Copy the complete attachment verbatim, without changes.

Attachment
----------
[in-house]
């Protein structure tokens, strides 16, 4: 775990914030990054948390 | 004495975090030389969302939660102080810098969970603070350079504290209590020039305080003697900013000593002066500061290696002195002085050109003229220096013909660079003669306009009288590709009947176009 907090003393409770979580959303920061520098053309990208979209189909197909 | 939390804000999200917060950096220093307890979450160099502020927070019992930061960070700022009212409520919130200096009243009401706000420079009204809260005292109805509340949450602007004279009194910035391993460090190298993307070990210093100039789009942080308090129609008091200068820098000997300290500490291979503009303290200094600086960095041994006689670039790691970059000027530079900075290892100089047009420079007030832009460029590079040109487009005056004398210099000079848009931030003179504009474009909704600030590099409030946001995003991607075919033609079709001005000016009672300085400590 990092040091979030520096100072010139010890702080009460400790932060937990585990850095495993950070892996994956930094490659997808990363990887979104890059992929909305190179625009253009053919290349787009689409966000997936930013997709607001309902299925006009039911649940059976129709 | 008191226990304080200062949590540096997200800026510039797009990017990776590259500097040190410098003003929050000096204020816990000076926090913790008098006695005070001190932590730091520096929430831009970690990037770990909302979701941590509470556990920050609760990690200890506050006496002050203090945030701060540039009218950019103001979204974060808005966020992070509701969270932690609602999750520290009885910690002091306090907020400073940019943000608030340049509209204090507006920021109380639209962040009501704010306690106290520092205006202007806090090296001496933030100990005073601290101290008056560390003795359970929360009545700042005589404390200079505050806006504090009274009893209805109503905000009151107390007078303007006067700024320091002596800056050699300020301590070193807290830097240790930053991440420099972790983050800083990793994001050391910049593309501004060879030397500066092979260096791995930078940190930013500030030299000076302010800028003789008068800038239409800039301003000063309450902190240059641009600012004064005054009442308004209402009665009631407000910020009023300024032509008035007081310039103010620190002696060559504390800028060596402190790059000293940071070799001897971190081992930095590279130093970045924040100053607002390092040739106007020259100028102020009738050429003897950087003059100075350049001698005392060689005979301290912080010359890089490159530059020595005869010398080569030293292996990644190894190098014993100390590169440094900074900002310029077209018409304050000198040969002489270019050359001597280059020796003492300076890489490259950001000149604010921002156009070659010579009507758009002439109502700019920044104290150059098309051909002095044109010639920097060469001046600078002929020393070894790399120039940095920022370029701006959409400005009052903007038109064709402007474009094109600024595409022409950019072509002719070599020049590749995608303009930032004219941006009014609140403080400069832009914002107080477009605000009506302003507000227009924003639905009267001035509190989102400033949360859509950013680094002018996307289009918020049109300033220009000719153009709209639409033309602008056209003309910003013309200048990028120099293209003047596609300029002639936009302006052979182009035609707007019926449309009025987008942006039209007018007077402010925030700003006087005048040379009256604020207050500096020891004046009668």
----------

[in-house]
């Protein structure tokens, strides 16, 4: 775990914030990054948390 | 004495975090030389969302939660102080810098969970603070350079504290209590020039305080003697900013000593002066500061290696002195002085050109003229220096013909660079003669306009009288590709009947176009 907090003393409770979580959303920061520098053309990208979209189909197909 | 939390804000999200917060950096220093307890979450160099502020927070019992930061960070700022009212409520919130200096009243009401706000420079009204809260005292109805509340949450602007004279009194910035391993460090190298993307070990210093100039789009942080308090129609008091200068820098000997300290500490291979503009303290200094600086960095041994006689670039790691970059000027530079900075290892100089047009420079007030832009460029590079040109487009005056004398210099000079848009931030003179504009474009909704600030590099409030946001995003991607075919033609079709001005000016009672300085400590 990092040091979030520096100072010139010890702080009460400790932060937990585990850095495993950070892996994956930094490659997808990363990887979104890059992929909305190179625009253009053919290349787009689409966000997936930013997709607001309902299925006009039911649940059976129709 | 008191226990304080200062949590540096997200800026510039797009990017990776590259500097040190410098003003929050000096204020816990000076926090913790008098006695005070001190932590730091520096929430831009970690990037770990909302979701941590509470556990920050609760990690200890506050006496002050203090945030701060540039009218950019103001979204974060808005966020992070509701969270932690609602999750520290009885910690002091306090907020400073940019943000608030340049509209204090507006920021109380639209962040009501704010306690106290520092205006202007806090090296001496933030100990005073601290101290008056560390003795359970929360009545700042005589404390200079505050806006504090009274009893209805109503905000009151107390007078303007006067700024320091002596800056050699300020301590070193807290830097240790930053991440420099972790983050800083990793994001050391910049593309501004060879030397500066092979260096791995930078940190930013500030030299000076302010800028003789008068800038239409800039301003000063309450902190240059641009600012004064005054009442308004209402009665009631407000910020009023300024032509008035007081310039103010620190002696060559504390800028060596402190790059000293940071070799001897971190081992930095590279130093970045924040100053607002390092040739106007020259100028102020009738050429003897950087003059100075350049001698005392060689005979301290912080010359890089490159530059020595005869010398080569030293292996990644190894190098014993100390590169440094900074900002310029077209018409304050000198040969002489270019050359001597280059020796003492300076890489490259950001000149604010921002156009070659010579009507758009002439109502700019920044104290150059098309051909002095044109010639920097060469001046600078002929020393070894790399120039940095920022370029701006959409400005009052903007038109064709402007474009094109600024595409022409950019072509002719070599020049590749995608303009930032004219941006009014609140403080400069832009914002107080477009605000009506302003507000227009924003639905009267001035509190989102400033949360859509950013680094002018996307289009918020049109300033220009000719153009709209639409033309602008056209003309910003013309200048990028120099293209003047596609300029002639936009302006052979182009035609707007019926449309009025987008942006039209007018007077402010925030700003006087005048040379009256604020207050500096020891004046009668």